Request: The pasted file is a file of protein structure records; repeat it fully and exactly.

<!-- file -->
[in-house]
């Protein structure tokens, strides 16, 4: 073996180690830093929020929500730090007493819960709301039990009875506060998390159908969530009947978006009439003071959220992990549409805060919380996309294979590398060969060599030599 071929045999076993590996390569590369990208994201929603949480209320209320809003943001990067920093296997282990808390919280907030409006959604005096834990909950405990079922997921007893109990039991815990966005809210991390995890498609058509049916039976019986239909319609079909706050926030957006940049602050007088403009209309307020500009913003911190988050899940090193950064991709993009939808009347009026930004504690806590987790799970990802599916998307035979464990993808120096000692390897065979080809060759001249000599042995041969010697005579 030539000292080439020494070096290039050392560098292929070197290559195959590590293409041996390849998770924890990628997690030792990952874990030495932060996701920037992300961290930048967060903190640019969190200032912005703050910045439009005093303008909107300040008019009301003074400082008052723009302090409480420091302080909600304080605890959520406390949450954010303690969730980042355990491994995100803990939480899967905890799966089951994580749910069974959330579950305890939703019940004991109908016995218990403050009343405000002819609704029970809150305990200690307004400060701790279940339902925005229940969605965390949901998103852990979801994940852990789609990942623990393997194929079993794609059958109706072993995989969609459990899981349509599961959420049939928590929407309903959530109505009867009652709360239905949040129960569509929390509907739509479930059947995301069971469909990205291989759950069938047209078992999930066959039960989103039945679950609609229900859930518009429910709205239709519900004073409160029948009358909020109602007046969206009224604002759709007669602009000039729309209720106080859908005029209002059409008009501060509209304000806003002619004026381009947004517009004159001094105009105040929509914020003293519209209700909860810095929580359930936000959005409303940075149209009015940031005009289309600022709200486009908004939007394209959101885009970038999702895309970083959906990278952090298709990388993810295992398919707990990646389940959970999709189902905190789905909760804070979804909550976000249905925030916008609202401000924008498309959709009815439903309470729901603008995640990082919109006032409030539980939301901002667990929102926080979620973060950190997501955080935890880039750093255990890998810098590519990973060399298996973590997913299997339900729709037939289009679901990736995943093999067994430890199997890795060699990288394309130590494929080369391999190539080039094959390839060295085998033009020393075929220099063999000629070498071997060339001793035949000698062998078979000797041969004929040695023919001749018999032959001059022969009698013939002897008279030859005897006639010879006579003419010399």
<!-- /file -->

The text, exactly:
[in-house]
């Protein structure tokens, strides 16, 4: 073996180690830093929020929500730090007493819960709301039990009875506060998390159908969530009947978006009439003071959220992990549409805060919380996309294979590398060969060599030599 071929045999076993590996390569590369990208994201929603949480209320209320809003943001990067920093296997282990808390919280907030409006959604005096834990909950405990079922997921007893109990039991815990966005809210991390995890498609058509049916039976019986239909319609079909706050926030957006940049602050007088403009209309307020500009913003911190988050899940090193950064991709993009939808009347009026930004504690806590987790799970990802599916998307035979464990993808120096000692390897065979080809060759001249000599042995041969010697005579 030539000292080439020494070096290039050392560098292929070197290559195959590590293409041996390849998770924890990628997690030792990952874990030495932060996701920037992300961290930048967060903190640019969190200032912005703050910045439009005093303008909107300040008019009301003074400082008052723009302090409480420091302080909600304080605890959520406390949450954010303690969730980042355990491994995100803990939480899967905890799966089951994580749910069974959330579950305890939703019940004991109908016995218990403050009343405000002819609704029970809150305990200690307004400060701790279940339902925005229940969605965390949901998103852990979801994940852990789609990942623990393997194929079993794609059958109706072993995989969609459990899981349509599961959420049939928590929407309903959530109505009867009652709360239905949040129960569509929390509907739509479930059947995301069971469909990205291989759950069938047209078992999930066959039960989103039945679950609609229900859930518009429910709205239709519900004073409160029948009358909020109602007046969206009224604002759709007669602009000039729309209720106080859908005029209002059409008009501060509209304000806003002619004026381009947004517009004159001094105009105040929509914020003293519209209700909860810095929580359930936000959005409303940075149209009015940031005009289309600022709200486009908004939007394209959101885009970038999702895309970083959906990278952090298709990388993810295992398919707990990646389940959970999709189902905190789905909760804070979804909550976000249905925030916008609202401000924008498309959709009815439903309470729901603008995640990082919109006032409030539980939301901002667990929102926080979620973060950190997501955080935890880039750093255990890998810098590519990973060399298996973590997913299997339900729709037939289009679901990736995943093999067994430890199997890795060699990288394309130590494929080369391999190539080039094959390839060295085998033009020393075929220099063999000629070498071997060339001793035949000698062998078979000797041969004929040695023919001749018999032959001059022969009698013939002897008279030859005897006639010879006579003419010399």